Women in Engineering


Women in Engineering 

In 2023’s first episode of our Principle of Moments podcast, Hanover Fox Director, Charles Cornwell, and HR Specialist, Amanda Capon, discuss what needs to be done to broaden the appeal of the engineering industry to women and girls.

The UK engineering sector has the lowest percentage of women throughout any country in Europe (14.5%).

The future isn’t looking much better – in the UK, only 19% of those currently studying engineering at university are women.

What can we do to attract more women into the industry?

Firstly, interest needs to start at school level to address the fundamental imbalance in the engineering industry. Also, a report shows that a large majority of young girls and women would consider an engineering career if they had role models enjoying success and wide recognition in senior positions. Classrooms full of boys and men become the norm very quickly – creating a problem.

“A big issue has been not being able to get girls interested in the STEM – Science, Technology, Engineering and Mathematics – subjects while at school,” says Amanda Capon.

“A lot of engineering companies are trying but the difficulty is that it’s really fragmented. Each company is making their own efforts but there is no overarching plan to collectively get women into STEM.

“I’ve spent most of my career in engineering. I joined an engineering firm in the late 90s and I would say we were really good at getting women into STEM. We went into schools at a very early age. It’s important for them to understand that an engineer is someone who designs, builds and tests things, and is a problem solver. That relates to everybody. Everyone is an engineer at some point in their life.”

“There’s a fundamental image problem for engineering, particularly in the UK,” says Charles Cornwell.

“In Europe, being an engineer is up there with being a doctor or a lawyer. This means that children aspire to be an engineer and throughout their education engineering is seen as an exciting career route.

“But in the UK , when you mention the word engineer there’s still the stereotype of overalls and grease under fingernails. Technology is moving towards digitalisation and away from the old perceptions of the mechanical engineer and what that entails.”

“We don’t promote our absolutely brilliant female scientists and engineers anywhere near enough – and this also means that we don’t create personas that female children can relate to,” says Capon.

“Additionally, though, a further problem in changing the male/female dynamic in the industry, comes out of unconscious bias. I’ve worked in engineering companies where if a man leaves a position, the company’s natural reaction is to want to replace him with another man if they think it’s a ‘man’s job’ – and you really have to challenge this.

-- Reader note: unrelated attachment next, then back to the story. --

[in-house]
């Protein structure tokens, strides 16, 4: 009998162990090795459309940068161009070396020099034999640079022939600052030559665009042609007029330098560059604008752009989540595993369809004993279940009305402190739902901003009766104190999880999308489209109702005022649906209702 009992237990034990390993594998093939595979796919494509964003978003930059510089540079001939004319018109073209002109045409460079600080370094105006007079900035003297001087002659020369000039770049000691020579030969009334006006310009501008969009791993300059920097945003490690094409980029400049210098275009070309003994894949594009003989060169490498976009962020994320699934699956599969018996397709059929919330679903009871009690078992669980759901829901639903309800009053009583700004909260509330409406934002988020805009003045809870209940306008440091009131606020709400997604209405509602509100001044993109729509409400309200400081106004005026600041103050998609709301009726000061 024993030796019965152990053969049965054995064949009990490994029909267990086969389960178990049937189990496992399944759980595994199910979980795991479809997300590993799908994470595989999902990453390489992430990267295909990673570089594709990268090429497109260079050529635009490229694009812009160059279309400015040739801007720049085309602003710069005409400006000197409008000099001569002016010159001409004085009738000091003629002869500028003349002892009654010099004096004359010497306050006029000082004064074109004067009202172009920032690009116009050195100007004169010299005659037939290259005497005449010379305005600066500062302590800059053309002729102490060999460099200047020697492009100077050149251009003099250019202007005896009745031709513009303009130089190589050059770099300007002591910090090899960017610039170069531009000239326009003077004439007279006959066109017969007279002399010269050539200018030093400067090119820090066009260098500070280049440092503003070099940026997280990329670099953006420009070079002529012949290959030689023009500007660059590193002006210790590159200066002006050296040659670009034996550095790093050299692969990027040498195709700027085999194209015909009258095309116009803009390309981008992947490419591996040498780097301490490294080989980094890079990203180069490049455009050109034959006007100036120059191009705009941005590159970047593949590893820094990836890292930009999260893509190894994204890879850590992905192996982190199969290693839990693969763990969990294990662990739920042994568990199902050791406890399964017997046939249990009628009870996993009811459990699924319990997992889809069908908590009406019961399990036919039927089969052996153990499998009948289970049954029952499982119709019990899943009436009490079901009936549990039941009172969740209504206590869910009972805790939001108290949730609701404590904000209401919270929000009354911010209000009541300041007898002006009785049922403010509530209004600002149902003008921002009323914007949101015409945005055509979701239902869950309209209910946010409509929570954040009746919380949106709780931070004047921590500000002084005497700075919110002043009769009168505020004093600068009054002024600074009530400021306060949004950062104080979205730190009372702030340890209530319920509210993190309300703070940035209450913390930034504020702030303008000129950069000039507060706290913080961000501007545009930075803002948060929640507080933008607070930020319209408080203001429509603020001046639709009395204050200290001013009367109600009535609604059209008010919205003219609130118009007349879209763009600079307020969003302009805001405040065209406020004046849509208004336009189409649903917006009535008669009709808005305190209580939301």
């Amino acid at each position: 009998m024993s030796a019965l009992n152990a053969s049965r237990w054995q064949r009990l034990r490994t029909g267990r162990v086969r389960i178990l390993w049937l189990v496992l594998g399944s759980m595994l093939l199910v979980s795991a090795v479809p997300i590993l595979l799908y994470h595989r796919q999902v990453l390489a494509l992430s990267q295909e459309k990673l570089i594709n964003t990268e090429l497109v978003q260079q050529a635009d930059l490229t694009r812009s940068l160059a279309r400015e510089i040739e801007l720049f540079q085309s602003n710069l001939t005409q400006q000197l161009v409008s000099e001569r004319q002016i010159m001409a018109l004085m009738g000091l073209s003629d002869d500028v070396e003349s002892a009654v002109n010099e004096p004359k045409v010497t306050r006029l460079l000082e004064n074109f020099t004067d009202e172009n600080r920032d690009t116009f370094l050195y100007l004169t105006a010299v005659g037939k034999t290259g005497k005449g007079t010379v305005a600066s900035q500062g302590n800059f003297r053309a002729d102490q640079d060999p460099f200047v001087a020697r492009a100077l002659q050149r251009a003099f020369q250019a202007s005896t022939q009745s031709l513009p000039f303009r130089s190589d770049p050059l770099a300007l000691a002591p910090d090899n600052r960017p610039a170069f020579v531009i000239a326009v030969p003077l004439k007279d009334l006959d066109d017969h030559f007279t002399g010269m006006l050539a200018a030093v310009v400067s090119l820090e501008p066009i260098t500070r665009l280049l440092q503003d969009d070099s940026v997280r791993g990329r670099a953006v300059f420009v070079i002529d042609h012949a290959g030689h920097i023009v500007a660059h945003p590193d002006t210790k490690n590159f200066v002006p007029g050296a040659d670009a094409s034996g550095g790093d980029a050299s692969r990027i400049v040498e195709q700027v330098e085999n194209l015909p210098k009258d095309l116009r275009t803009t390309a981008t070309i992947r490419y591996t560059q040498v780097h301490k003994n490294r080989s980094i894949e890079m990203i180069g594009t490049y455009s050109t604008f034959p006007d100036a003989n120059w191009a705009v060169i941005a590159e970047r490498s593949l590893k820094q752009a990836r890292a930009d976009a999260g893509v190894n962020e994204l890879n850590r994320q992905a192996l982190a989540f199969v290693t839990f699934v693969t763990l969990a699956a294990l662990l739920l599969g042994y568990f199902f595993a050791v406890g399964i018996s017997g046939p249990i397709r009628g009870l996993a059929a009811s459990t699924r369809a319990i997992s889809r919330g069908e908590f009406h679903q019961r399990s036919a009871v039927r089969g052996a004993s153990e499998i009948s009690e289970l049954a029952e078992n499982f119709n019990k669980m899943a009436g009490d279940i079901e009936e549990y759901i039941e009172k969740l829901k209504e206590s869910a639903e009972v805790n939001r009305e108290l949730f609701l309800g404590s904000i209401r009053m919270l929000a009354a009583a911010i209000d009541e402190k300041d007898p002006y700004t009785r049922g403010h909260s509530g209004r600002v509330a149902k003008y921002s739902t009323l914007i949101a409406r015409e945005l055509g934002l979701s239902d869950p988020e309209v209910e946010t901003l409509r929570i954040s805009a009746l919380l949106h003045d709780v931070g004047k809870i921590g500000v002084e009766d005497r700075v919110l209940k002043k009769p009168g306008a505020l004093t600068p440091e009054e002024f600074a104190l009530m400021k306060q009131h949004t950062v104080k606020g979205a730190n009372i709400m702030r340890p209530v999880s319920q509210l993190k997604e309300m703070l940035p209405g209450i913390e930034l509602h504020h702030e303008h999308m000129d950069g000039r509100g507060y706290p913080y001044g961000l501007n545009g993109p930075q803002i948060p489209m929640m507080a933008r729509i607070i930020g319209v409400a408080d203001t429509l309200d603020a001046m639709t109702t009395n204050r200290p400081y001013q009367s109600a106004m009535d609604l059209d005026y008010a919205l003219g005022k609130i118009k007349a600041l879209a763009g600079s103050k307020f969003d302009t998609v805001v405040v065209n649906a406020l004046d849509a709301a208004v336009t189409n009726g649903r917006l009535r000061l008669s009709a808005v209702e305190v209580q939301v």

“It’s the same with studies. More often than not, the lecturer has only worked in academia and not in the industry. If they have been used to mainly seeing men in their classes, the woman becomes an anomaly.”

Charles Cornwall agrees with this key point.

“There becomes a self-fulfilling cycle,” he says.

“No role models – therefore women aren’t promoted into roles where they can become role models. There are very few female leaders in these companies and therefore they aren’t prepared to take what they see as a ‘risk’ in promoting women into leadership roles.”

“We wouldn’t have a society without engineers – from the chairs you sit on to the food you eat, it’s all linked,” says Capon.

“But if you’re a woman and go to a university open day and sit in on lectures and it’s all men, it’s a challenge. And this needs to change.

“There are also age-old problems when you get into the workplace. The workplace is generally a far better and more inclusive place than it used to be, but there are still issues to address. In a male-dominated industry like engineering is in the UK, social events are likely to be male focused sports and events. There are exceptions, of course, but the percentage of women wanting to take part in these kinds of activities is far lower than the percentage of men.”

The message is clear – engineering is not just hard hats and ‘hi-vis’, it’s the crucial tool to satisfy society’s centuries-old need for innovation and technological evolution. The UK as a whole has been too reluctant in generating curiosity in schools and in dispelling the old stereotypes about engineers. This is the best place to start if we want to promote a broader outlook of the industry and draw in more interest from across the spectrum, including women and girls.

Click here https://www.hanoverfox.com/the-principle-of-moments-women-and-engineering/ to listen to the Principle of Moments: Women and Engineering – and hear more fascinating insight and proposed solutions from our expert guests.